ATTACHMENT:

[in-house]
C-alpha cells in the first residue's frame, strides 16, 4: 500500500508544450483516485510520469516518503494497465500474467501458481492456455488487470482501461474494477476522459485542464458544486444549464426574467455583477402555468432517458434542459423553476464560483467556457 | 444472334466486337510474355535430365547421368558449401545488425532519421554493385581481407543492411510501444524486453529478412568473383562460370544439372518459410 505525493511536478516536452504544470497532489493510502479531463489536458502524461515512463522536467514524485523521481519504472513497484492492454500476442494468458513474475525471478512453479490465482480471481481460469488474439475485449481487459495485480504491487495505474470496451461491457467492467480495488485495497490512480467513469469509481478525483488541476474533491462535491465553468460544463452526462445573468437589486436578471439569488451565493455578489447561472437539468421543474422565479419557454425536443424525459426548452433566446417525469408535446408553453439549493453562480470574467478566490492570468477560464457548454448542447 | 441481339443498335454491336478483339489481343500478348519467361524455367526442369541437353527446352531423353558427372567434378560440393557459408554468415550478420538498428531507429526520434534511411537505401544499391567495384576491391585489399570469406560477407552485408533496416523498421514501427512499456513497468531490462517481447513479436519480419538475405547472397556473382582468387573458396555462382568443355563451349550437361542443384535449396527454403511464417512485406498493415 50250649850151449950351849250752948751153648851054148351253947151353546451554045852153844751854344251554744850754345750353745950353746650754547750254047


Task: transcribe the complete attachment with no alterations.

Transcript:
[in-house]
C-alpha cells in the first residue's frame, strides 16, 4: 500500500508544450483516485510520469516518503494497465500474467501458481492456455488487470482501461474494477476522459485542464458544486444549464426574467455583477402555468432517458434542459423553476464560483467556457 | 444472334466486337510474355535430365547421368558449401545488425532519421554493385581481407543492411510501444524486453529478412568473383562460370544439372518459410 505525493511536478516536452504544470497532489493510502479531463489536458502524461515512463522536467514524485523521481519504472513497484492492454500476442494468458513474475525471478512453479490465482480471481481460469488474439475485449481487459495485480504491487495505474470496451461491457467492467480495488485495497490512480467513469469509481478525483488541476474533491462535491465553468460544463452526462445573468437589486436578471439569488451565493455578489447561472437539468421543474422565479419557454425536443424525459426548452433566446417525469408535446408553453439549493453562480470574467478566490492570468477560464457548454448542447 | 441481339443498335454491336478483339489481343500478348519467361524455367526442369541437353527446352531423353558427372567434378560440393557459408554468415550478420538498428531507429526520434534511411537505401544499391567495384576491391585489399570469406560477407552485408533496416523498421514501427512499456513497468531490462517481447513479436519480419538475405547472397556473382582468387573458396555462382568443355563451349550437361542443384535449396527454403511464417512485406498493415 50250649850151449950351849250752948751153648851054148351253947151353546451554045852153844751854344251554744850754345750353745950353746650754547750254047